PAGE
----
In the spirit of the Homebrewed mission, I’d like to share two ingredients that someone out there can take and make a tasty theological dish with.

Ingredient #1:
This interview with Yale Philosopher Keith DeRose. In it he basically says two things that caught my interest: 1) Neither atheists nor believers know (at all) whether God exists. I agree. 2) there’s still a good reason to take a stance on the issue. DeRose explains:

“Those who take a strong stand may most effectively develop and defend their position. I don’t think it would aid philosophy or politics if we all quickly abandoned our positions whenever we hit significant resistance from well-informed opponents. Often, that’s just when things get interesting.”

Ingredient #2:
I saw Harvard Philosopher Catherine Elgin speak last week (two great papers here by her: 1, 2). The thesis of her talk was that art, like science, embodies, conveys and advances understanding. She also talked a lot about exemplification and experiments. She made two interesting points on the subject of experiments:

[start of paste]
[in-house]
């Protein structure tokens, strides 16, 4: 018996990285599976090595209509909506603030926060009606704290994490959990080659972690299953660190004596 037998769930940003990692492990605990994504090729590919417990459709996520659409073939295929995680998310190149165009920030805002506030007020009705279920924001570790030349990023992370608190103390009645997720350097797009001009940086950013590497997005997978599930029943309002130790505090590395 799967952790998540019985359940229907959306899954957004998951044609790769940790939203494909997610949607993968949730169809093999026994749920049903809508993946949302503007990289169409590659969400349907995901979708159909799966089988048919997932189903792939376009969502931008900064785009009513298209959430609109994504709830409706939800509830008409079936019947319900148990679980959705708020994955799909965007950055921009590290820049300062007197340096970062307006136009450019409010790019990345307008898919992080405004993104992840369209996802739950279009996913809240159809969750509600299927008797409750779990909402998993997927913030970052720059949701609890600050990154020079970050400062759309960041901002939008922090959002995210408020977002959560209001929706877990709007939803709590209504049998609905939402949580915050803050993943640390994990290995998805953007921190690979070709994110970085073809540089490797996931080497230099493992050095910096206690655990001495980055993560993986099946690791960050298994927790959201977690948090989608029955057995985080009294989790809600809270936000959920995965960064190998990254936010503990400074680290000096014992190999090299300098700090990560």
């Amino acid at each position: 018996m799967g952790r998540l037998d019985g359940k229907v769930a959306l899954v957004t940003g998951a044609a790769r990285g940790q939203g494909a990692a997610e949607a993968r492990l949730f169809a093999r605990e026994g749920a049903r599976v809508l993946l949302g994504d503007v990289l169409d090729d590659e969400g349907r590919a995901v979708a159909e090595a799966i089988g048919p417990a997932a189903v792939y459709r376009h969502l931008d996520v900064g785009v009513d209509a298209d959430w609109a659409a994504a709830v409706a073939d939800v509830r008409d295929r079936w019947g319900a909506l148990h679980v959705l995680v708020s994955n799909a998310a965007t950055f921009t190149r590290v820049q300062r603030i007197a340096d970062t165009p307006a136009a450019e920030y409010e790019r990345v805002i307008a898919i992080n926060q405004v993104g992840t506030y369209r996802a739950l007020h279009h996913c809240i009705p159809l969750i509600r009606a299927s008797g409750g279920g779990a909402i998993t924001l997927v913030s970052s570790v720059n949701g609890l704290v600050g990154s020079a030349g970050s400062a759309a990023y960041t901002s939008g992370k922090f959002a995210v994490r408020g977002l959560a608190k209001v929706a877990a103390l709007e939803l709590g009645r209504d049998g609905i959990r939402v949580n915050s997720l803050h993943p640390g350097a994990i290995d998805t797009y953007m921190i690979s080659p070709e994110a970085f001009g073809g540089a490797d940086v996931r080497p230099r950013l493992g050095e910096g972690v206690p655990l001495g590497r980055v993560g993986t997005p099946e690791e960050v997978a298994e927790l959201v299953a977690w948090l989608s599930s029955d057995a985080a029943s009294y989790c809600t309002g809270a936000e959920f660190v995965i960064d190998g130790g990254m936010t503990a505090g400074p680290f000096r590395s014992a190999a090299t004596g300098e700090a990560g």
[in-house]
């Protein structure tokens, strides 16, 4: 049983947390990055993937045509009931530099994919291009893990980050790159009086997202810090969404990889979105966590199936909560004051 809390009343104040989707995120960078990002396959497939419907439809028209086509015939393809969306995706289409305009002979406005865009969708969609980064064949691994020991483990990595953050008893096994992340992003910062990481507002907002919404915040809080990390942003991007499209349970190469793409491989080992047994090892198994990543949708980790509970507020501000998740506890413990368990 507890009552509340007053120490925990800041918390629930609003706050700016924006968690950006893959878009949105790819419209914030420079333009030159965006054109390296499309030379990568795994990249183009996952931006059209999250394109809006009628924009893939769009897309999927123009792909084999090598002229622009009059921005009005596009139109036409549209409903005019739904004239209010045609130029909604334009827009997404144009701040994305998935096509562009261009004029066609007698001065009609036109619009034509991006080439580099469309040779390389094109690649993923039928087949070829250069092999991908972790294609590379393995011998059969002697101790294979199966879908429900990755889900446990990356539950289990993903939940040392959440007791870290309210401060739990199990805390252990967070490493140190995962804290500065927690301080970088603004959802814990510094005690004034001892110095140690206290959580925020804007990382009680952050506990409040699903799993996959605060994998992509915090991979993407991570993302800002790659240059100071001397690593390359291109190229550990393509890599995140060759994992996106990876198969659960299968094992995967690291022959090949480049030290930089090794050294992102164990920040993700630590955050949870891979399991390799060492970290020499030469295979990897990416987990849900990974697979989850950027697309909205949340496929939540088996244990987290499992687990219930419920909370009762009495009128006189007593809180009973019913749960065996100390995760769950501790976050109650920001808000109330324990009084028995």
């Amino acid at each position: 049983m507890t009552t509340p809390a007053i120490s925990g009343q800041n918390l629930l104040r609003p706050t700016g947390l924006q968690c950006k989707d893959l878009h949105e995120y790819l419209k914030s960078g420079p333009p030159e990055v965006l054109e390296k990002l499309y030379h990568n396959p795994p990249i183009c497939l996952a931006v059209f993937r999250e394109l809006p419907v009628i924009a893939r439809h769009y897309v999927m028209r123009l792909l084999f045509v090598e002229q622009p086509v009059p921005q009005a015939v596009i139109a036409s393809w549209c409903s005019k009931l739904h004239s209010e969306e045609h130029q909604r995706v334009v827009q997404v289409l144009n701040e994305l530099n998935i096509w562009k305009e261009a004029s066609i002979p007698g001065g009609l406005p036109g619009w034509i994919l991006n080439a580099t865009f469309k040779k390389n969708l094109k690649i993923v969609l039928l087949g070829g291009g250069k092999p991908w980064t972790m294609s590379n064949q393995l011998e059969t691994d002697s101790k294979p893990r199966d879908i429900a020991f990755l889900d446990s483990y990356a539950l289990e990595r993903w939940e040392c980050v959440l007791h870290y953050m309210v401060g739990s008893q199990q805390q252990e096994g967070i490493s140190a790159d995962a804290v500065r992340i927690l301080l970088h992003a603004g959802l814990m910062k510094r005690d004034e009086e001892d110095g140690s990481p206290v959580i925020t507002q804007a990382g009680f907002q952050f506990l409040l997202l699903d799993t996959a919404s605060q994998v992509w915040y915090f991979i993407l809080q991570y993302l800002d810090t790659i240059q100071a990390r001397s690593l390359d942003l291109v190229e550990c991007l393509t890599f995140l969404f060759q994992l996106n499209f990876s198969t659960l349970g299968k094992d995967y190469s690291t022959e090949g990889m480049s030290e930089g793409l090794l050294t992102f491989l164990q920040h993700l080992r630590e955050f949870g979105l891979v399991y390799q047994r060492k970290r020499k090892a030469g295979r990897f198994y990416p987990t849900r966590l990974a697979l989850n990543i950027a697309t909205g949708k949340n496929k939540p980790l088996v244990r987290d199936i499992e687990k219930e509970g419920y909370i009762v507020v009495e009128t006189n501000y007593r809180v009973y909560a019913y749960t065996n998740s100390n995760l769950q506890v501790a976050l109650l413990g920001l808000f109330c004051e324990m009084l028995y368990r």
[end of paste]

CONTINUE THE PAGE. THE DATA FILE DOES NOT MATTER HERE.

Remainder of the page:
1) Scientific experiments are “fictions,” or as she puts it “vehicles of exemplification. They do not purport to replicate what happens in the wild. Instead, they select, highlight, control and manipulate things so that features of interest are brought to the fore and their relevant characteristics and interactions made manifest…”

2) Thought experiments can be just as useful (if not more so) as physical, scientific experiments performed in a lab. Further, for Elgin, works of fiction are, in many cases, thought experiments. Elgin again:

“Like literary fictions, thought experiments neither are nor purport to be physically realized. Nevertheless, they evidently enhance understanding of the phenomena they pertain to. If fictions are thought experiments, they advance understanding of the world in the same way that (other) thought experiments do.”

So, with these two ingredients I am confident that someone who is theologically inclined, for instance, could make a pretty persuasive case for engaging in metaphysical/speculative and/or theological thinking as a phenomenal way to advance ones understanding of the world. I mean, to be honest, I can’t think of a more robust and ambitious thought experiment than speculating on the nature of the Divine…